Believe in your dreams and dream big. And then after you've done that, dream bigger!
Starbucks is not an advertiser; people think we are a great marketing company, but in fact we spend very little money on marketing and more money on training our people than advertising.
Everyone must have a shot at the American Dream.
I was born on the other side of the tracks, in public housing in Brooklyn, New York. My dad never made more than $20,000 a year, and I grew up in a family that lost health insurance. So I was scarred at a young age with understanding what it was like to watch my parents lose access to the American dream.
I think the most important thing that I think everyone in America must have is belief that wherever they live, whatever station they have in life, that the American dream is alive and well. I think the fracturing of trust and confidence is in the American dream.
When you're surrounded by people who share a passionate commitment around a common purpose, anything is possible.
At an early age, my mother gave me this feeling that anything is possible, and I believe that.
I've traveled around the world, and what's so revealing is that, despite the differences in culture, politics, language, how people dress, there is a universal feeling that we all want the same thing. We deeply want to be respected and appreciated for our differences.
I believe life is a series of near misses. A lot of what we ascribe to luck is not luck at all. It's seizing the day and accepting responsibility for your future. It's seeing what other people don't see And pursuing that vision.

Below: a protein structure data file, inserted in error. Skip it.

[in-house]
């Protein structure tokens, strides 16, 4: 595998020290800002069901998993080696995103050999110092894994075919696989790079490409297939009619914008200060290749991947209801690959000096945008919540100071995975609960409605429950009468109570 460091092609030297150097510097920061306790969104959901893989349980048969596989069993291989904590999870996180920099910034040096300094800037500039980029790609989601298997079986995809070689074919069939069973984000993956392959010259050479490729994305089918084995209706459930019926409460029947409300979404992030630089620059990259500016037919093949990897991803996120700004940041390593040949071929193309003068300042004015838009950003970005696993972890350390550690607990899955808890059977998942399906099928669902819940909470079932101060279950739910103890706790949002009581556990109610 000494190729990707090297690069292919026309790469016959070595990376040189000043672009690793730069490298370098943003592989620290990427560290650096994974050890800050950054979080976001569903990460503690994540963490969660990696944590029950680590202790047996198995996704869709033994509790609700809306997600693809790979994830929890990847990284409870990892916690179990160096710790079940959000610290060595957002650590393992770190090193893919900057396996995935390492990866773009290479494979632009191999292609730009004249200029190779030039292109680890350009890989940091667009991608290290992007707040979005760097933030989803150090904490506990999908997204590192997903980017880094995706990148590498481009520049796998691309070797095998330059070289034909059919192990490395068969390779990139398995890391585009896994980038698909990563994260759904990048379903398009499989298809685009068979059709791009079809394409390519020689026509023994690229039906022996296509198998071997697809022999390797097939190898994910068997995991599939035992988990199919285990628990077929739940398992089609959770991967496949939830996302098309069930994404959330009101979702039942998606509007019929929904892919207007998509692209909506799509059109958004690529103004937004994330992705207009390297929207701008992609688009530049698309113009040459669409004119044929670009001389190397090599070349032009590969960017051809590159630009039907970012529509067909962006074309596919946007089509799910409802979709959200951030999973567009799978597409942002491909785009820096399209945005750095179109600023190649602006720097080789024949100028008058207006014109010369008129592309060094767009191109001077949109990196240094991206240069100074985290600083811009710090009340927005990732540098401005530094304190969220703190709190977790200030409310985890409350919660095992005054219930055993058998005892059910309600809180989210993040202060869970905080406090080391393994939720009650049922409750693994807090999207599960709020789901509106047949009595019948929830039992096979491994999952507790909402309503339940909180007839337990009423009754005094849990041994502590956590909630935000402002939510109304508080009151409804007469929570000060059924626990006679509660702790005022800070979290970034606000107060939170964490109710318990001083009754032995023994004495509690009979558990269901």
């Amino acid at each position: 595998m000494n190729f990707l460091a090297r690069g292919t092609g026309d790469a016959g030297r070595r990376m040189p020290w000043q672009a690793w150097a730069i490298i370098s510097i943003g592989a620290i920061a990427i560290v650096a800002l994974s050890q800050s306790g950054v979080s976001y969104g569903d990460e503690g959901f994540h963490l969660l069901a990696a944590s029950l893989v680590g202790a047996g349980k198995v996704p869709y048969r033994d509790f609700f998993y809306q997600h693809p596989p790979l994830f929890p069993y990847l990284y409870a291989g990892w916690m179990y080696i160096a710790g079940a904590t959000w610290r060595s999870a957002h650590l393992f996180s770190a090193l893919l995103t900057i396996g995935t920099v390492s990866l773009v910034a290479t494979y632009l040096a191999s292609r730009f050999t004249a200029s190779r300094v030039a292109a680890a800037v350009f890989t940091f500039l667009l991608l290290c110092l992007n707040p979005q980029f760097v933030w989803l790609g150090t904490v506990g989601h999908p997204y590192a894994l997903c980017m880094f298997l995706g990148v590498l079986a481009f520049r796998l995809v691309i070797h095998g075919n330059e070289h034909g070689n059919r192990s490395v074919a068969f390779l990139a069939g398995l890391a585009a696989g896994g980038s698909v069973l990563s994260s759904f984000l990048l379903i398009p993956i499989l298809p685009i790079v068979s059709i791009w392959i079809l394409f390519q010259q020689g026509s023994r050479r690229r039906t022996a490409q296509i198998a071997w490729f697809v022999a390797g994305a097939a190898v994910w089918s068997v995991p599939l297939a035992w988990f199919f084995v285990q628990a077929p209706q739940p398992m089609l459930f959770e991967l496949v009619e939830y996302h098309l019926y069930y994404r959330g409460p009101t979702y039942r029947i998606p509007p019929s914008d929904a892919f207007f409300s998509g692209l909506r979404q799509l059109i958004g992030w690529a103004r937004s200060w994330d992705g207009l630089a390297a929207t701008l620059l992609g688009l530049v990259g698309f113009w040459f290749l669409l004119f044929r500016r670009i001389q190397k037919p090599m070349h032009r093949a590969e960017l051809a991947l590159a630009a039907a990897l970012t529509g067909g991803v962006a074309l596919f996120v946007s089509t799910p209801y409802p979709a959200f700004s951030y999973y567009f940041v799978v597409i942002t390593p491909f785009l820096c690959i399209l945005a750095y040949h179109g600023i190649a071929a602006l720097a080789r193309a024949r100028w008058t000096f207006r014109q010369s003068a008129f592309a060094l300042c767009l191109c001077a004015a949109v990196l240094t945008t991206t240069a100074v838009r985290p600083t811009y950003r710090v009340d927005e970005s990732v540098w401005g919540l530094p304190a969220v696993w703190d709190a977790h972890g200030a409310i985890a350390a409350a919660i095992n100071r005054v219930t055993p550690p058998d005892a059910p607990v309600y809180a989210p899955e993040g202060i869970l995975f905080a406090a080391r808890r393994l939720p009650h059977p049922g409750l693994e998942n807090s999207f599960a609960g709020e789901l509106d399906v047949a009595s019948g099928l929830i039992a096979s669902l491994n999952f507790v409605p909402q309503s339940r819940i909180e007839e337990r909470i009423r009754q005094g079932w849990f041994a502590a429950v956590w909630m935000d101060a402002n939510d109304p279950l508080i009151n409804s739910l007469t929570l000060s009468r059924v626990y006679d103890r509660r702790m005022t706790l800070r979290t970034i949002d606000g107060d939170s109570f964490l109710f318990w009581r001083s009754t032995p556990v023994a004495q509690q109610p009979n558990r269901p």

I think there is probably no better person to aspire to emulate than Steve Jobs and what he has done at Apple in terms of his leadership, his innovation, not settling for mediocrity.
I am concerned about any attrition in customer traffic at Starbucks, but I don't want to use the economy, commodity prices or consumer confidence as an excuse.
I am concerned about any attrition in customer traffic at Starbucks, but I don't want to use the economy, commodity prices or consumer confidence as an excuse. We must maintain a value proposition to our customers as well as differentiate the Starbucks Experience. That is the key.
Great companies that build an enduring brand have an emotional relationship with customers that has no barrier. And that emotional relationship is on the most important characteristic, which is trust.
When I first discovered in the early 1980s the Italian espresso bars in my trip to Italy, the vision was to re-create that for America - a third place that had not existed before. Starbucks re-created that in America in our own image; a place to go other than home or work. We also created an industry that did not exist: specialty coffee.
If you look at coffee, tea, food and juice, we think there are inherent opportunities. If you look at health bars or grab-and-go products that are in our stores, we think we can significantly enhance them and make them more widely available.
For Starbucks, there will be no shortage of the highest-quality arabica beans. I suspect that for some others there could potentially be a problem, not in the near term, but over time.
The hardest thing about being a leader is demonstrating or showing vulnerability... When the leader demonstrates vulnerability and sensibility and brings people together, the team wins.
Pouring espresso is an art, one that requires the barista to care about the quality of the beverage.
The growth of the company and the license that Starbucks has is to participate in other food and beverage opportunities. We have a global business... and in many parts of the world, tea is much, much bigger than coffee, and we're going to bring tea and bring our capability and our understanding of what we've done for coffee to tea.
We have a big opportunity in China. We think the number of stores here can rival the number in North America.